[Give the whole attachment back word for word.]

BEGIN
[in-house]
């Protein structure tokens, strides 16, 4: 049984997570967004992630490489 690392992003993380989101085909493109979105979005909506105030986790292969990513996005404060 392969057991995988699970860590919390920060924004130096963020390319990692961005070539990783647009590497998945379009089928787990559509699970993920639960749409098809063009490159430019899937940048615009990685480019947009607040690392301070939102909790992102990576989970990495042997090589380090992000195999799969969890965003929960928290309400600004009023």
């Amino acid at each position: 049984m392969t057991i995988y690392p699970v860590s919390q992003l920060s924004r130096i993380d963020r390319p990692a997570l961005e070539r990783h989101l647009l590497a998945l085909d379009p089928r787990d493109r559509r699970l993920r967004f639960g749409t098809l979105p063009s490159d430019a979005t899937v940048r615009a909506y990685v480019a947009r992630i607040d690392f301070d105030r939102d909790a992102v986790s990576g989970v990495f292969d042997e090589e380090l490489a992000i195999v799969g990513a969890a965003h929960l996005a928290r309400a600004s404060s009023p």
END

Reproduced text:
[in-house]
């Protein structure tokens, strides 16, 4: 049984997570967004992630490489 690392992003993380989101085909493109979105979005909506105030986790292969990513996005404060 392969057991995988699970860590919390920060924004130096963020390319990692961005070539990783647009590497998945379009089928787990559509699970993920639960749409098809063009490159430019899937940048615009990685480019947009607040690392301070939102909790992102990576989970990495042997090589380090992000195999799969969890965003929960928290309400600004009023």
């Amino acid at each position: 049984m392969t057991i995988y690392p699970v860590s919390q992003l920060s924004r130096i993380d963020r390319p990692a997570l961005e070539r990783h989101l647009l590497a998945l085909d379009p089928r787990d493109r559509r699970l993920r967004f639960g749409t098809l979105p063009s490159d430019a979005t899937v940048r615009a909506y990685v480019a947009r992630i607040d690392f301070d105030r939102d909790a992102v986790s990576g989970v990495f292969d042997e090589e380090l490489a992000i195999v799969g990513a969890a965003h929960l996005a928290r309400a600004s404060s009023p």